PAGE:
Helen MirrenSomething we applaud in ourselves and in others is the willingness to do for others. Always being there when people need us, always willing to lend a hand, give advice, or just pitch in even without being asked. This is the kind of person that we think of as wholesome, good, and perfect. However, it is also the person we will probably know the least about, will often have the most secrets and possibly be one of the more lonely people in a crowd. All of their doing focuses the attention away from themselves and onto those receiving from them.  It’s like a firehose of giving that keeps us from ever reaching or connecting with the source. Often the most giving people are the ones with the lowest self-esteem. They struggle to have relationships, often feel that they don’t deserve them for some reason, and so seek to earn them through good deeds.

This is not to say that just being a good person is out of balance or has a hidden agenda. In fact being a good person in general comes with a healthy dose of self-worth, of good boundaries, of saying no, of being available to the self as much as we’re being available to others, and keeping everything in moderation. As Dame Helen Mirren put it recently “‘At 70 years old, if I could give my younger self one piece of advice, it would be to use the words ‘fuck off’ much more frequently.” Being a good person means being good to everyone starting with yourself.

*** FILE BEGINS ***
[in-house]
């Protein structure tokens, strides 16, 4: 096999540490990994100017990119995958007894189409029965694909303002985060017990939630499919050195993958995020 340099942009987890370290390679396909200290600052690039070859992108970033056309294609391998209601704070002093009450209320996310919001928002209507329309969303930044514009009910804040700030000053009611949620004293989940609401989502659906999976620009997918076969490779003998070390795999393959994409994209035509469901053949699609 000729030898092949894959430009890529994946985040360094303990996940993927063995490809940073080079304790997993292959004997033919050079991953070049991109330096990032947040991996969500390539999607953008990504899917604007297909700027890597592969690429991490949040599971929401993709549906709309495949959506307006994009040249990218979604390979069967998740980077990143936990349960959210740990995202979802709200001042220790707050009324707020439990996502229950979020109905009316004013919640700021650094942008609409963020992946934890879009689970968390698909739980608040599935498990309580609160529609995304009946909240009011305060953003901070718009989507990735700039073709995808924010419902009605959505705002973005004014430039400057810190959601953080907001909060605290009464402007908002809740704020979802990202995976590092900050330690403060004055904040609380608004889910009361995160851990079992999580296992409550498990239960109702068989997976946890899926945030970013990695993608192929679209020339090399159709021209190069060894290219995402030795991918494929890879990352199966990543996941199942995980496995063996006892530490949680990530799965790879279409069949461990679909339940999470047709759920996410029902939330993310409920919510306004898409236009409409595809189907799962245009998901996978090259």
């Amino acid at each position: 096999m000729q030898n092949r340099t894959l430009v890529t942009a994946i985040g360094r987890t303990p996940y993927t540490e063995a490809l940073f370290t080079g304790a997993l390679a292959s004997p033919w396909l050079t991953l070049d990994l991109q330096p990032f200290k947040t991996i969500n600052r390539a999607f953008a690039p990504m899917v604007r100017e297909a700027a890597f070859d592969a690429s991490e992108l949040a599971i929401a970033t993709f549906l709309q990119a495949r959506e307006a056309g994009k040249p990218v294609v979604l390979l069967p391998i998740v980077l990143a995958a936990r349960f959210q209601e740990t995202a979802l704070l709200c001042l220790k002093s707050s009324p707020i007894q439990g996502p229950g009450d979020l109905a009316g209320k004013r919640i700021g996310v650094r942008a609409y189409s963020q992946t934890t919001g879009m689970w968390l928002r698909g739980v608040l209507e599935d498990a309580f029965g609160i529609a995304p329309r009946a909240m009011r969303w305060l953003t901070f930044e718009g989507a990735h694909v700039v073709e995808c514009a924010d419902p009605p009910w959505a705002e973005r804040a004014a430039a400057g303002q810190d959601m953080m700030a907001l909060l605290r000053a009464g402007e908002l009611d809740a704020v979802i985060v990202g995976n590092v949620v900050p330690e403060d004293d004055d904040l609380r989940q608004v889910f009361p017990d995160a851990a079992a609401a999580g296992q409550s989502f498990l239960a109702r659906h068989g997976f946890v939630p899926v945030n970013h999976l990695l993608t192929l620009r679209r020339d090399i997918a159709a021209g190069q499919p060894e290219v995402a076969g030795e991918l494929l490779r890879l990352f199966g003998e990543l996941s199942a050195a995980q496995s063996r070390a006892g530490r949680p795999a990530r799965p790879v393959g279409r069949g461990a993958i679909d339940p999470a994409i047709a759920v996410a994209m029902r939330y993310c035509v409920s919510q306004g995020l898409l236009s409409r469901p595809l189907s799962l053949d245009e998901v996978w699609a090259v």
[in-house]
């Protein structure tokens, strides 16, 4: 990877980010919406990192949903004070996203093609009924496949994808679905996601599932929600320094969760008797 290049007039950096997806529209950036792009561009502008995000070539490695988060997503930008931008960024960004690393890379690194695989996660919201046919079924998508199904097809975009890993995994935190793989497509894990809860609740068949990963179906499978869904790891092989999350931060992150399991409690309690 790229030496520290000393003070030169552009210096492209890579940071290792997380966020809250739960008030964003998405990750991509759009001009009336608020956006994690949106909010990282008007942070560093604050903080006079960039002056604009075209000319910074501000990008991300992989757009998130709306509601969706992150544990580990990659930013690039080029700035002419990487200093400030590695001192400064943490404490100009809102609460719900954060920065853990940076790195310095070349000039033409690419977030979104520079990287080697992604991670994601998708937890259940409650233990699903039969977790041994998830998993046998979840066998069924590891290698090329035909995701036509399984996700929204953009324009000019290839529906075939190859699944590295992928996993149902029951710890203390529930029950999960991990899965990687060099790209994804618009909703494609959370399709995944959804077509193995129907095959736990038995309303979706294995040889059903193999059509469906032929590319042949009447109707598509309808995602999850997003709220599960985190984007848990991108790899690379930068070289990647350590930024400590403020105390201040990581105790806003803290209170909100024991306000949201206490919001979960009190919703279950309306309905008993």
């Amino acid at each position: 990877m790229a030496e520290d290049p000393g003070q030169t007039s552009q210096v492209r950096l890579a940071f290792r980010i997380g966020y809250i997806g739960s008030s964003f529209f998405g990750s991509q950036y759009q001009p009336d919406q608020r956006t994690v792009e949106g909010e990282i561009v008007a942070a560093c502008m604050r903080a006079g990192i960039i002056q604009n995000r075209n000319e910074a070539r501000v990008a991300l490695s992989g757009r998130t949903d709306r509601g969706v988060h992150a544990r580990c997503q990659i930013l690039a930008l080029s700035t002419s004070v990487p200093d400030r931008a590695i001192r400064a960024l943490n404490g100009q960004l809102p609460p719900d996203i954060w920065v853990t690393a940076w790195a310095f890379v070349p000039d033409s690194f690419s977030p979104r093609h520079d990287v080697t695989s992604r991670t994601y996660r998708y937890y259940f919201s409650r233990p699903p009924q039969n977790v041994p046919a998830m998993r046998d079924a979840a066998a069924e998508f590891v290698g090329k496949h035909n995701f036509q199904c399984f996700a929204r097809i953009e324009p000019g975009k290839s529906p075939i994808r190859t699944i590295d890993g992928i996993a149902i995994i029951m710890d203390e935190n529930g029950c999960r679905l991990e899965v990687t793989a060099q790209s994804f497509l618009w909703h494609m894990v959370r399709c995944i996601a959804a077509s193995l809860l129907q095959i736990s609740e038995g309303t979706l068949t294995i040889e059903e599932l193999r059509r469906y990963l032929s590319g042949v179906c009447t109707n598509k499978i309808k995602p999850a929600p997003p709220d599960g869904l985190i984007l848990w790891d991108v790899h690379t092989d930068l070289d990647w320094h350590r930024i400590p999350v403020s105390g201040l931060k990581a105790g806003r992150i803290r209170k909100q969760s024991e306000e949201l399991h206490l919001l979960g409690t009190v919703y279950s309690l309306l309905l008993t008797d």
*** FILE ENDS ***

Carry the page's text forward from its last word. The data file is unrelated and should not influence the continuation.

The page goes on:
People attempt to buy relationship thinking that this is the way to connect. They feel that their worth is in what they can do, what they produce, what they have to offer rather intrinsic to their being. They therefore do for the other person and expect a return on that investment, which often never comes. And because their worth is in direct proportion to what they have to offer, their self-esteem takes a hit when they don’t get the return they feel they deserve so they then attempt to “pay more” by doing more in order to get a return or allow more people into their lives that need things done for them. In the end they feel burned out, used, empty, and still looking for people who want to connect with them and just love them for who they are. The problem is that all the giving pushes people away and focuses attention on the product and not the person doing the doing. If we allow ourselves to be seen, if we value ourselves as highly as we wish others to value us, then the doing stops being a means to buy relationship and becomes a natural expression of connection, allowing others to value themselves and us in kind.